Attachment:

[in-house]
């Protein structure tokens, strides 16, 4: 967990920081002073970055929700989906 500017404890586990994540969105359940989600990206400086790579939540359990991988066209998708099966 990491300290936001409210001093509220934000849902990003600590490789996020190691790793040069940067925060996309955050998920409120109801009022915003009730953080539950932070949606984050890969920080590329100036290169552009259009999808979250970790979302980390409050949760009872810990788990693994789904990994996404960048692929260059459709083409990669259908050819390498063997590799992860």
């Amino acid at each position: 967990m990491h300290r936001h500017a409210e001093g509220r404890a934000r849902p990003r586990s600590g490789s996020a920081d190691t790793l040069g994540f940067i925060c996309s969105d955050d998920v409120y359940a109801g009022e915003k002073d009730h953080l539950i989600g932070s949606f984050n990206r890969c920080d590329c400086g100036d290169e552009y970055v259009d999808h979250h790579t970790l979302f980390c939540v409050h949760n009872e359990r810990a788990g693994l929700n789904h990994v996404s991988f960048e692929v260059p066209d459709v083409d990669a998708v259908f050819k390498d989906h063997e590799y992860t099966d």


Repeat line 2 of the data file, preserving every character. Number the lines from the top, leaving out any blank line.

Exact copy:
């Protein structure tokens, strides 16, 4: 967990920081002073970055929700989906 500017404890586990994540969105359940989600990206400086790579939540359990991988066209998708099966 990491300290936001409210001093509220934000849902990003600590490789996020190691790793040069940067925060996309955050998920409120109801009022915003009730953080539950932070949606984050890969920080590329100036290169552009259009999808979250970790979302980390409050949760009872810990788990693994789904990994996404960048692929260059459709083409990669259908050819390498063997590799992860």